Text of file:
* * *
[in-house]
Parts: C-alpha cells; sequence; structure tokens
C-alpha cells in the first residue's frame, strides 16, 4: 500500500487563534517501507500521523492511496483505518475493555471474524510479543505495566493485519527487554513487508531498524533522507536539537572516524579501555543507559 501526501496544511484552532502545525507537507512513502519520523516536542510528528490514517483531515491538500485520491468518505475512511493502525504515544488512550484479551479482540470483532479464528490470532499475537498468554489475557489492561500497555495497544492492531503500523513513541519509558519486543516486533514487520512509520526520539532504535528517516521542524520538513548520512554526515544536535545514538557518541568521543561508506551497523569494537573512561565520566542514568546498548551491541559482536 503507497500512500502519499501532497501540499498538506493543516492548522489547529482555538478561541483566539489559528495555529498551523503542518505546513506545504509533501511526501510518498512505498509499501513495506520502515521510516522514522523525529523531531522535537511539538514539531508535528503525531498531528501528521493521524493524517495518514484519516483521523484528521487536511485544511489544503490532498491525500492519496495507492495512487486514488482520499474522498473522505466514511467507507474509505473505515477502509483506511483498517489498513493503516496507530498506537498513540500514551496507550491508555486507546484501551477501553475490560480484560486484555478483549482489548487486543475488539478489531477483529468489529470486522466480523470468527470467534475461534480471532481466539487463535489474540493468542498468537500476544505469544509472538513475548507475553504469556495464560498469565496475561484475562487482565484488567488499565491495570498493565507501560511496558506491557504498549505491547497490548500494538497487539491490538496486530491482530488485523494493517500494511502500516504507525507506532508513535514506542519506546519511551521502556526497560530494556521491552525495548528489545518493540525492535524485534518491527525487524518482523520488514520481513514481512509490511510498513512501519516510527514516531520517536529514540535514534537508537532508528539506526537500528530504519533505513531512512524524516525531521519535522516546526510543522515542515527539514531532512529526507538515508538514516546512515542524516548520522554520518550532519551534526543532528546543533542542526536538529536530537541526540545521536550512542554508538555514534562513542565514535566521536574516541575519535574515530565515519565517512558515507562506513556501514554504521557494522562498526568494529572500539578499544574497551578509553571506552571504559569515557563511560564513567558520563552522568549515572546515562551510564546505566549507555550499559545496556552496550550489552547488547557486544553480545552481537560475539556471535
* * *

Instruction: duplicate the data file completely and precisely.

[in-house]
Parts: C-alpha cells; sequence; structure tokens
C-alpha cells in the first residue's frame, strides 16, 4: 500500500487563534517501507500521523492511496483505518475493555471474524510479543505495566493485519527487554513487508531498524533522507536539537572516524579501555543507559 501526501496544511484552532502545525507537507512513502519520523516536542510528528490514517483531515491538500485520491468518505475512511493502525504515544488512550484479551479482540470483532479464528490470532499475537498468554489475557489492561500497555495497544492492531503500523513513541519509558519486543516486533514487520512509520526520539532504535528517516521542524520538513548520512554526515544536535545514538557518541568521543561508506551497523569494537573512561565520566542514568546498548551491541559482536 503507497500512500502519499501532497501540499498538506493543516492548522489547529482555538478561541483566539489559528495555529498551523503542518505546513506545504509533501511526501510518498512505498509499501513495506520502515521510516522514522523525529523531531522535537511539538514539531508535528503525531498531528501528521493521524493524517495518514484519516483521523484528521487536511485544511489544503490532498491525500492519496495507492495512487486514488482520499474522498473522505466514511467507507474509505473505515477502509483506511483498517489498513493503516496507530498506537498513540500514551496507550491508555486507546484501551477501553475490560480484560486484555478483549482489548487486543475488539478489531477483529468489529470486522466480523470468527470467534475461534480471532481466539487463535489474540493468542498468537500476544505469544509472538513475548507475553504469556495464560498469565496475561484475562487482565484488567488499565491495570498493565507501560511496558506491557504498549505491547497490548500494538497487539491490538496486530491482530488485523494493517500494511502500516504507525507506532508513535514506542519506546519511551521502556526497560530494556521491552525495548528489545518493540525492535524485534518491527525487524518482523520488514520481513514481512509490511510498513512501519516510527514516531520517536529514540535514534537508537532508528539506526537500528530504519533505513531512512524524516525531521519535522516546526510543522515542515527539514531532512529526507538515508538514516546512515542524516548520522554520518550532519551534526543532528546543533542542526536538529536530537541526540545521536550512542554508538555514534562513542565514535566521536574516541575519535574515530565515519565517512558515507562506513556501514554504521557494522562498526568494529572500539578499544574497551578509553571506552571504559569515557563511560564513567558520563552522568549515572546515562551510564546505566549507555550499559545496556552496550550489552547488547557486544553480545552481537560475539556471535